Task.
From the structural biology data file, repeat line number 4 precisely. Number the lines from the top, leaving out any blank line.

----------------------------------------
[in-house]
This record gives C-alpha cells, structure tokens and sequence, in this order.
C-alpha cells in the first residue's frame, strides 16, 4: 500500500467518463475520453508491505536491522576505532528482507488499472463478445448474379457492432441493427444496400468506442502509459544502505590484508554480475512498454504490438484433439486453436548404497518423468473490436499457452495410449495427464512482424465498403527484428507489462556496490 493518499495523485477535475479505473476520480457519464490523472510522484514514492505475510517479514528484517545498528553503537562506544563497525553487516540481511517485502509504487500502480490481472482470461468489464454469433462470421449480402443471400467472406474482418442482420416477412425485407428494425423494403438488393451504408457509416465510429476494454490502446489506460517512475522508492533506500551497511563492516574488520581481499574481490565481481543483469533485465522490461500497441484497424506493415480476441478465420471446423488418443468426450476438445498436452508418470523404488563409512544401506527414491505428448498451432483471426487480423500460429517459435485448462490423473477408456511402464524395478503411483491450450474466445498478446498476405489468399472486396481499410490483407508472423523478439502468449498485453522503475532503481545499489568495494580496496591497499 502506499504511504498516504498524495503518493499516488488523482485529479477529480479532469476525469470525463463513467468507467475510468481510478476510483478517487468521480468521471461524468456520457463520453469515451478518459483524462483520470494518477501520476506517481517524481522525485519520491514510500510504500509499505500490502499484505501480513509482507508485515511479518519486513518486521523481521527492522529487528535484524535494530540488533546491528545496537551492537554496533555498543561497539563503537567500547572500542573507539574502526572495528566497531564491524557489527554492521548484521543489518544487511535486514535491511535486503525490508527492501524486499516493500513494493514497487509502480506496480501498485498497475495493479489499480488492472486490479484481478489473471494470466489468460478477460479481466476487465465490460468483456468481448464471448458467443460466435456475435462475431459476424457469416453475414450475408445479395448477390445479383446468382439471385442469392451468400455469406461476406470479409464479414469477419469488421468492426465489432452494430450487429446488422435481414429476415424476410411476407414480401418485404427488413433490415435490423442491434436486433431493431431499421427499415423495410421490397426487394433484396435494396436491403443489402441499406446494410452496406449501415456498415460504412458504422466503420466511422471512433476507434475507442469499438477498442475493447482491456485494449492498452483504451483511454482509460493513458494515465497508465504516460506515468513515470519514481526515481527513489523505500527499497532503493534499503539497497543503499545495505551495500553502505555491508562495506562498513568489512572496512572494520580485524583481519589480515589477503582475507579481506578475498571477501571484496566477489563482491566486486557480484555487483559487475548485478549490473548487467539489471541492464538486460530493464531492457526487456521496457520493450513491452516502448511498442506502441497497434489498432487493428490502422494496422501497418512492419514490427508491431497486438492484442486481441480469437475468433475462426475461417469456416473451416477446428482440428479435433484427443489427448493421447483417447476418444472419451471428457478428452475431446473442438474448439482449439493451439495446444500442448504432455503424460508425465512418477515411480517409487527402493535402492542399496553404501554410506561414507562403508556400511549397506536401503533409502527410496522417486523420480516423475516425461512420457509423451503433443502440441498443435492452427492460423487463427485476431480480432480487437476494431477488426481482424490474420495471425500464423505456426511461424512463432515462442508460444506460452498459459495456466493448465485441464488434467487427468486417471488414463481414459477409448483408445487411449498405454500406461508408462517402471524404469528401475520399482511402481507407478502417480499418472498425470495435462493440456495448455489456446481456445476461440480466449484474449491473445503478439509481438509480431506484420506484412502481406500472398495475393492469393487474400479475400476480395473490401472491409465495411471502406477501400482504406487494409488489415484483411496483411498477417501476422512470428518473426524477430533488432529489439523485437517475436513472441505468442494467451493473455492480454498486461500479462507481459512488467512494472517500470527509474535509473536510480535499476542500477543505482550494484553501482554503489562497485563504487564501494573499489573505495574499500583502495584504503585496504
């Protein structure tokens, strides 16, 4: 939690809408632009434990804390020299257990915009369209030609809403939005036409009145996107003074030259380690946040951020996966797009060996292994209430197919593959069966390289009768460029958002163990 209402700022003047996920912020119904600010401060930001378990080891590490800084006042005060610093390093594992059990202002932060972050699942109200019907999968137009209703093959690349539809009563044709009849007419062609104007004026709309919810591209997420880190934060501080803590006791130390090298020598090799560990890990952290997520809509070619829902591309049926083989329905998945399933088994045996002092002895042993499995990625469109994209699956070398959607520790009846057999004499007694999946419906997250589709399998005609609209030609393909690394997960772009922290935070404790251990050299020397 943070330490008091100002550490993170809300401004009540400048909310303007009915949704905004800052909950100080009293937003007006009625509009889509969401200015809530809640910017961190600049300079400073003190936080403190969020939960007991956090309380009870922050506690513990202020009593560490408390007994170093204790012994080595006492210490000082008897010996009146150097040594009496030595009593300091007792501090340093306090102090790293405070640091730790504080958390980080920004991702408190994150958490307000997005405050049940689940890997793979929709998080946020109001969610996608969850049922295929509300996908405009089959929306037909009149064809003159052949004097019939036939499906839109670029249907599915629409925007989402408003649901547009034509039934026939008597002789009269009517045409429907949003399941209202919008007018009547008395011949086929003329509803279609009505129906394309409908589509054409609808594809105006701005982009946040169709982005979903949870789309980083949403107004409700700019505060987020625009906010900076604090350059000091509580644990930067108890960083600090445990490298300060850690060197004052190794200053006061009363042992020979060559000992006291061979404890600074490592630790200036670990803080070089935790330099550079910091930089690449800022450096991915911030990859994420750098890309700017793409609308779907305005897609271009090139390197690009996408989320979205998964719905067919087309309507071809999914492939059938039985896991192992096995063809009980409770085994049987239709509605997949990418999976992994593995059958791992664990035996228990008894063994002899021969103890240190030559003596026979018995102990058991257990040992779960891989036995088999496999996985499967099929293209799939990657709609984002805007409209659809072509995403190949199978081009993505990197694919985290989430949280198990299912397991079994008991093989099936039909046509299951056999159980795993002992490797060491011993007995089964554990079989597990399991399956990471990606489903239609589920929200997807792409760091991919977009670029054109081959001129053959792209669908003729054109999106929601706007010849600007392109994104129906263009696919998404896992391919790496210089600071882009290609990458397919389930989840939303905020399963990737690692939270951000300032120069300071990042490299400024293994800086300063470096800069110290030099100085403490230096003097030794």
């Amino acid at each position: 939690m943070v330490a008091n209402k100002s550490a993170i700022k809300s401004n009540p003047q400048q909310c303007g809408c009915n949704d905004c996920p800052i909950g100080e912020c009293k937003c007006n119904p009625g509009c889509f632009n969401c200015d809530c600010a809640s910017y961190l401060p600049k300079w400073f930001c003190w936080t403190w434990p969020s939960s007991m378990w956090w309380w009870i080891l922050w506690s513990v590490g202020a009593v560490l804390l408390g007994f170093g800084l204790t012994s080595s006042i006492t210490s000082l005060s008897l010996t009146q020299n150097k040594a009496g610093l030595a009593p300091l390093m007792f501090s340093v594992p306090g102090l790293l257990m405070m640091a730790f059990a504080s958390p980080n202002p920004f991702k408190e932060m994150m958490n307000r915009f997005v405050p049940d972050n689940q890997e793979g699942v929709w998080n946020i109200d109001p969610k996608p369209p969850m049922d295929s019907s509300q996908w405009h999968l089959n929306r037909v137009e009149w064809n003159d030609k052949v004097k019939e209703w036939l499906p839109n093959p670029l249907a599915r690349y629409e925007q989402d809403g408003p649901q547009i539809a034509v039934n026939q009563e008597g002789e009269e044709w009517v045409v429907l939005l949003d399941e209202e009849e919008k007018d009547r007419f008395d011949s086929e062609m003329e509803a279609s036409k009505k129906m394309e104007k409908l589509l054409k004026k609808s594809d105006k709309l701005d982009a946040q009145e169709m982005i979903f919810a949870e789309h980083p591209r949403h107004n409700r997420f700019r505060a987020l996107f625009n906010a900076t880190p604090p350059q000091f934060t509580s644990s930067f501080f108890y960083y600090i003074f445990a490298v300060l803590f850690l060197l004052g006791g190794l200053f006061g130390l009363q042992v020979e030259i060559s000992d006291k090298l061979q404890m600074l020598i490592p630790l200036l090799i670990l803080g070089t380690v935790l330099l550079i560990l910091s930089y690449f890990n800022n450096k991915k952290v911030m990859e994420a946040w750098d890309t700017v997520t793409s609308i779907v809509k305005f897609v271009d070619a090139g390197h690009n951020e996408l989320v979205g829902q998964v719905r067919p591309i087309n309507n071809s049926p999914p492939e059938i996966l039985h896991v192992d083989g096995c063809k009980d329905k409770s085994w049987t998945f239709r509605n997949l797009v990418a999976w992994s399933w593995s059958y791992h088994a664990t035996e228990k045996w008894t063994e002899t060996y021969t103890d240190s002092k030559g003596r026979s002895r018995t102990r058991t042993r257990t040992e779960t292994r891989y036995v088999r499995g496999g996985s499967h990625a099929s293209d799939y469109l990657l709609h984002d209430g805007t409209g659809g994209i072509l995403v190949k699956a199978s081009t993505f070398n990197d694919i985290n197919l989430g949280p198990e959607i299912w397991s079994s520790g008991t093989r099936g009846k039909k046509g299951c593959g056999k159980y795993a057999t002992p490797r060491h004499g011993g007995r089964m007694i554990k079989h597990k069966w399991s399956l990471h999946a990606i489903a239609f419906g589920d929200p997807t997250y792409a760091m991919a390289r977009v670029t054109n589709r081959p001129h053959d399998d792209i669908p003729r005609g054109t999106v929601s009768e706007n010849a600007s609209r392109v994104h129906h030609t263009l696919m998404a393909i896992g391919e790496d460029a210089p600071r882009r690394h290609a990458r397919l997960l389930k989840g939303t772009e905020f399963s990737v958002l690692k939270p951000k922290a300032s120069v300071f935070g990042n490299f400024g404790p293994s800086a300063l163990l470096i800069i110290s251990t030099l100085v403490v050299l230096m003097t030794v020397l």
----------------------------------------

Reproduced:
């Protein structure tokens, strides 16, 4: 939690809408632009434990804390020299257990915009369209030609809403939005036409009145996107003074030259380690946040951020996966797009060996292994209430197919593959069966390289009768460029958002163990 209402700022003047996920912020119904600010401060930001378990080891590490800084006042005060610093390093594992059990202002932060972050699942109200019907999968137009209703093959690349539809009563044709009849007419062609104007004026709309919810591209997420880190934060501080803590006791130390090298020598090799560990890990952290997520809509070619829902591309049926083989329905998945399933088994045996002092002895042993499995990625469109994209699956070398959607520790009846057999004499007694999946419906997250589709399998005609609209030609393909690394997960772009922290935070404790251990050299020397 943070330490008091100002550490993170809300401004009540400048909310303007009915949704905004800052909950100080009293937003007006009625509009889509969401200015809530809640910017961190600049300079400073003190936080403190969020939960007991956090309380009870922050506690513990202020009593560490408390007994170093204790012994080595006492210490000082008897010996009146150097040594009496030595009593300091007792501090340093306090102090790293405070640091730790504080958390980080920004991702408190994150958490307000997005405050049940689940890997793979929709998080946020109001969610996608969850049922295929509300996908405009089959929306037909009149064809003159052949004097019939036939499906839109670029249907599915629409925007989402408003649901547009034509039934026939008597002789009269009517045409429907949003399941209202919008007018009547008395011949086929003329509803279609009505129906394309409908589509054409609808594809105006701005982009946040169709982005979903949870789309980083949403107004409700700019505060987020625009906010900076604090350059000091509580644990930067108890960083600090445990490298300060850690060197004052190794200053006061009363042992020979060559000992006291061979404890600074490592630790200036670990803080070089935790330099550079910091930089690449800022450096991915911030990859994420750098890309700017793409609308779907305005897609271009090139390197690009996408989320979205998964719905067919087309309507071809999914492939059938039985896991192992096995063809009980409770085994049987239709509605997949990418999976992994593995059958791992664990035996228990008894063994002899021969103890240190030559003596026979018995102990058991257990040992779960891989036995088999496999996985499967099929293209799939990657709609984002805007409209659809072509995403190949199978081009993505990197694919985290989430949280198990299912397991079994008991093989099936039909046509299951056999159980795993002992490797060491011993007995089964554990079989597990399991399956990471990606489903239609589920929200997807792409760091991919977009670029054109081959001129053959792209669908003729054109999106929601706007010849600007392109994104129906263009696919998404896992391919790496210089600071882009290609990458397919389930989840939303905020399963990737690692939270951000300032120069300071990042490299400024293994800086300063470096800069110290030099100085403490230096003097030794």